The Good Dinosaur Parent Review
The harsh conflicts audiences have to get through to the moments of warmth they are expecting may feel like Arlo's father's tough love. Scary scenes may be too much for young viewers.
If you have seen the promotional materials for Disney/Pixar’s The Good Dinosaur, then you will be familiar with a scene where the gangly plant eater and a scruffy human child, stare with wide-eyed wonder at a night sky filled with twinkling fireflies. While it is true that magical moment and some amazing animation appear in this film, it is hardly indicative of what viewers will see in the rest of the movie.
The plot presents an alterative timeline for Earth: one where the meteor that strikes the planet to cause the demise of the dinosaur age—misses. Instead, the various species continue to develop and evolve, eventually reaching a point where they begin domesticating the world around them. The long-legged Arlo (voiced by Raymond Ochoa and Jack McGraw) is born into such a family. Unlike his father (voice of Jeffrey Wright), the youngster is timid and not likely to be one of the fittest to survive in their harsh environment. So Dad sets out to teach his son how to get through his fears and discover the beauty that is waiting on the other side. Sadly the lesson doesn’t go quite as planned and the cowardly child ends up all alone and far from home. Now, whether he wants to or not, Arlo must muster the courage to man up or he will never find his way back. Fortunately he is befriended by a mangy little human (with great wilderness skills) to help him along his perilous journey.
What unfolds is a boy-and-his-dog story in disguise – meaning Arlo plays the role of the boy and Spot (his name for the loincloth-clad kid) is the dog. That twist constitutes almost all of the creativity this clichéd plot has to offer – which is a surprise given the genius usually associated with this studio’s work. The cuteness of the characters is also deceiving. Although they look like they could be some child’s bedtime toy (and stuffed replicas will be filling store shelves over the holiday season) the adventure they are about to embark upon quickly stomps out any ideas about this being appropriate entertainment for the five-year-old crowd.
Instead the unlikely buddies head into the kind of action adventure featured in a video game, where each level introduces a foe more formidable than the one before. Constantly in danger, the pair encounters Mother Nature’s fury poured out in rain, snow, floods and lightening storms. They play prey and predator games with vulture-like pterodactyls, meet carnivorous creatures that behave like cowboys, face off against feathered raptors and get stampeded by bison. Nor does the script shy away from uttered death threats and showing critters (ugly and cute) from being chomped.
Pauses in the pacing, where the plot should offer a few words of consolation to defuse the intensity of the experience for a young audience, are few and far between. And hints of humor may be more confusing than comical, especially when they include an hallucinogenic sort of experience after the characters eat some fermented fruit, or a bug’s head being bitten off.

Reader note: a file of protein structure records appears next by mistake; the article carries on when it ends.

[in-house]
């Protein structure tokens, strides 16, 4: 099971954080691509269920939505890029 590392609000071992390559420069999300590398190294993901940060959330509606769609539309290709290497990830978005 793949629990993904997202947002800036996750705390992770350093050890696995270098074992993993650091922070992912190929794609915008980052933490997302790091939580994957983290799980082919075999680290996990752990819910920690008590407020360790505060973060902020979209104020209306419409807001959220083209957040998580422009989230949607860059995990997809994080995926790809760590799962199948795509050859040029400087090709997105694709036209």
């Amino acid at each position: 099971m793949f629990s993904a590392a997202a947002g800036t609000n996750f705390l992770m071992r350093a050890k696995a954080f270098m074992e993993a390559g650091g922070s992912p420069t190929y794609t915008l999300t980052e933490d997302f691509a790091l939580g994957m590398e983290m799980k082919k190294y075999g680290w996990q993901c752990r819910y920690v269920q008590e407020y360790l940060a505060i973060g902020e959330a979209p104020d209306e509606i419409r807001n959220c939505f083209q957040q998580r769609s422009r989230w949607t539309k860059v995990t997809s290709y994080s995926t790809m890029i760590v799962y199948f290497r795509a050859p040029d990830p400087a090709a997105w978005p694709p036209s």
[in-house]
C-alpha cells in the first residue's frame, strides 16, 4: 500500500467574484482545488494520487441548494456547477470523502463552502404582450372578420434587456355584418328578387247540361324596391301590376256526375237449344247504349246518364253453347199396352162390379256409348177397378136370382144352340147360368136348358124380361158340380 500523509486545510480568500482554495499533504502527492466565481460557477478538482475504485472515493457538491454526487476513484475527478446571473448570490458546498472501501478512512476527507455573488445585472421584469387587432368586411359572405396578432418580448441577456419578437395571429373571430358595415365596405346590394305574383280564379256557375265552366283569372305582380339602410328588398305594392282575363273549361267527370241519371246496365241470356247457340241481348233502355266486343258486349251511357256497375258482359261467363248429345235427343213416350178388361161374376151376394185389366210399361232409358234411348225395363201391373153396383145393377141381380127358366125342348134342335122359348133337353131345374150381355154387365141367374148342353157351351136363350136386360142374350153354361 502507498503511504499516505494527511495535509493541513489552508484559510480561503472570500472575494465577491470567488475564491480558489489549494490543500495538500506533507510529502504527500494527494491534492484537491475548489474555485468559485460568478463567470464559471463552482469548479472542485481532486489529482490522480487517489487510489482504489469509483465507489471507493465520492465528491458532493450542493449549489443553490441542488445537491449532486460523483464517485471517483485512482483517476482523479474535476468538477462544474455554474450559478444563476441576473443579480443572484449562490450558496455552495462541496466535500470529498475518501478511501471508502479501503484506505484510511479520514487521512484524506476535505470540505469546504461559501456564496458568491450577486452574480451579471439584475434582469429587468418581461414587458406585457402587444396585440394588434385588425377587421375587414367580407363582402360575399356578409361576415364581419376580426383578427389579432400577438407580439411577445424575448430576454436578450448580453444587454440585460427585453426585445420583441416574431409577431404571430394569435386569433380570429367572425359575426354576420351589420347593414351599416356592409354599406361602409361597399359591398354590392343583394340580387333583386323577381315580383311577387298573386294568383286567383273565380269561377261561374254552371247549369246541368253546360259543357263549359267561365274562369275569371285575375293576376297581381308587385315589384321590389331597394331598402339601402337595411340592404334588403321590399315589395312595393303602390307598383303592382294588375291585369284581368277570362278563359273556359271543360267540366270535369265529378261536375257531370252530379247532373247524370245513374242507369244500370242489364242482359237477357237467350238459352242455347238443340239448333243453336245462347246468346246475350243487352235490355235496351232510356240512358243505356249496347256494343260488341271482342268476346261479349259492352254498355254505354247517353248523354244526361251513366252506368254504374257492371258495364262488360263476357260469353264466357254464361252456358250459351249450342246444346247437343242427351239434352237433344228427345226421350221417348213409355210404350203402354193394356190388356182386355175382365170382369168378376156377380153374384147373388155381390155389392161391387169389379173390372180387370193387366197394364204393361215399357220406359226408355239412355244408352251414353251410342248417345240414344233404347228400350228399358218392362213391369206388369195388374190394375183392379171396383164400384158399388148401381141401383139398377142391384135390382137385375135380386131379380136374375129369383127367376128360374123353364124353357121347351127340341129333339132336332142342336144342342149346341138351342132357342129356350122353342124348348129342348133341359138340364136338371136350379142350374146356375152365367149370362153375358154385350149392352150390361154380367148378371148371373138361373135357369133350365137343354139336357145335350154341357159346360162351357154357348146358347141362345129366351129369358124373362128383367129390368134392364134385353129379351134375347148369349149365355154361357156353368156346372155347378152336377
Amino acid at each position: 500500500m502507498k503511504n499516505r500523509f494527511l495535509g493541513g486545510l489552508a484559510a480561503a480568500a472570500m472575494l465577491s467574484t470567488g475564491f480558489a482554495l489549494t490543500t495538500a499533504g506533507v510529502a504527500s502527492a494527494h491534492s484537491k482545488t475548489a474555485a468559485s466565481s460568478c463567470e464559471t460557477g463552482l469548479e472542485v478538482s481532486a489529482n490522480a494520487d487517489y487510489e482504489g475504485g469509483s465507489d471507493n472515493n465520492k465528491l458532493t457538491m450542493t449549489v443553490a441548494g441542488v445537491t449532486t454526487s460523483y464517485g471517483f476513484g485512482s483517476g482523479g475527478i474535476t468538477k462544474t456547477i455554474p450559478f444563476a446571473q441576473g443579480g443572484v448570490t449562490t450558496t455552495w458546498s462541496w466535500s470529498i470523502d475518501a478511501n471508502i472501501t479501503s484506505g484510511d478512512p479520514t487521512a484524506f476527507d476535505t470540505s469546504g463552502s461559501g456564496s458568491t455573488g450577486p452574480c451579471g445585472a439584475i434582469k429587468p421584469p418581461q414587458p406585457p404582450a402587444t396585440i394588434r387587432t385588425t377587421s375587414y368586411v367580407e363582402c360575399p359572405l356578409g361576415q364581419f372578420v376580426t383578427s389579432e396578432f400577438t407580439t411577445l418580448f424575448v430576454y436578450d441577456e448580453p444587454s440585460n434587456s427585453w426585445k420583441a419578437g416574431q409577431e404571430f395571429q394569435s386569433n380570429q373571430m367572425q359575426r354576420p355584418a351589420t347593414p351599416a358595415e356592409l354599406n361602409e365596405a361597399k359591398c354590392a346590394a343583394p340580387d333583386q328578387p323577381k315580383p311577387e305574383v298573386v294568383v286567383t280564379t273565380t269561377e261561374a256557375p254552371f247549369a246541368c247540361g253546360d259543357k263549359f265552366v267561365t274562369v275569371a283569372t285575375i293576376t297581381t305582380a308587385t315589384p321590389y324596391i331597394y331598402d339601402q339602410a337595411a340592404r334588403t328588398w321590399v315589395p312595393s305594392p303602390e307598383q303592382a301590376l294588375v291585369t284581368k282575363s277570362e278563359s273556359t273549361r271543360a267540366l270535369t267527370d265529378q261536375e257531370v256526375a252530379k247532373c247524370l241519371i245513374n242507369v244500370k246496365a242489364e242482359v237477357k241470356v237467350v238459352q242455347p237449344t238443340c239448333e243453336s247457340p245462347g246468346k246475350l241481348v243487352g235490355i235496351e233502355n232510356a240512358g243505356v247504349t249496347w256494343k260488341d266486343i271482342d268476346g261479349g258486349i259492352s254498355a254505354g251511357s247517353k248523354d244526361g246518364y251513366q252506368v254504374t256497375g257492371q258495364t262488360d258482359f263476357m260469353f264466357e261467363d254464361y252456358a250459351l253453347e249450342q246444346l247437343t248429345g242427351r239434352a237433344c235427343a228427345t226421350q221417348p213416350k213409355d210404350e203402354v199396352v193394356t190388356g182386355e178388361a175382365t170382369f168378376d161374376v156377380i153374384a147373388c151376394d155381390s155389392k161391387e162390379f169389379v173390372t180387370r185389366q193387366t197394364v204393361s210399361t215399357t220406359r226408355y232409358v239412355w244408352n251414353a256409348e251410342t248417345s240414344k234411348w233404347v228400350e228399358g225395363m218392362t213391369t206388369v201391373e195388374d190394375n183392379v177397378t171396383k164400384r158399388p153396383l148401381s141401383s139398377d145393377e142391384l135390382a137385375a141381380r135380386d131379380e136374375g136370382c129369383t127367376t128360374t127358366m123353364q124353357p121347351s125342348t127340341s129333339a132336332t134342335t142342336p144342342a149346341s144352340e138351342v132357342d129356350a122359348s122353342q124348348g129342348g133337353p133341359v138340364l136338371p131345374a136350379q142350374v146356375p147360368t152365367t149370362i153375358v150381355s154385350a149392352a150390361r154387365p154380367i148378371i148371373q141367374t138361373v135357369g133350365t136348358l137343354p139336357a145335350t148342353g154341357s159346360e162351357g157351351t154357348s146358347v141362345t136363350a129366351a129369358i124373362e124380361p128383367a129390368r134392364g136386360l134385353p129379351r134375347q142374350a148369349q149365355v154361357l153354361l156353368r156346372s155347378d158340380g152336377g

The difference between the warm glow audiences will likely be expecting, and the harsh conflicts they have to get through to reach those brief messages of the importance of friends and family, may feel a lot like the tough love experience Arlo’s father was trying to share with his offspring—if you can get through all the scary stuff, there will be a beautiful moral to the story. Yet not all of the parents at the screening I attended were up to this endurance challenge. They simply took their crying tots out, and didn’t bother to come back. Some older children might be mature enough to appreciate the fright factor and even enjoy the action sequences. But those aren’t likely to be the same group marketers are going after with their line of playtime plushies. For good or ill, this mismatch will likely leave its mark on your little tikes and influence just how great you think this dinosaur may be.Directed by Peter Sohn. Starring Judy Greer, Neil Patrick Harris, Frances McDormand, Bill Hader. Running time: 100 minutes. Theatrical release November 25, 2015. Updated May 12, 2016
Get details on profanity, sex and violence in The Good Dinosaur here.
The Good Dinosaur Parents Guide
In the story, Pa encourages his children to “leave their mark” by doing something big for something bigger than his or herself. Why do you think he feels this is an important achievement? What kinds of tasks qualify? Why is it harder for some of the family members to accomplish this task than it is for others? How do you feel about setting goals for yourself and your family? When might this type of competition be healthy, and when might it be harmful?
From the Studio: The Good Dinosaur asks the generations-old question: What if the asteroid that forever changed life on Earth missed the planet completely and giant dinosaurs never became extinct? In theatres November 25, 2015, the film is a humorous and exciting original story about Arlo, a lively Apatosaurus with a big heart. After a traumatic event unsettles Arlo’s family, he sets out on a remarkable journey, gaining an unlikely companion along the way - a human boy. “The Good Dinosaur” is an extraordinary journey of self-discovery full of thrilling adventure, hilarious characters and poignant heart. Walt Disney Studios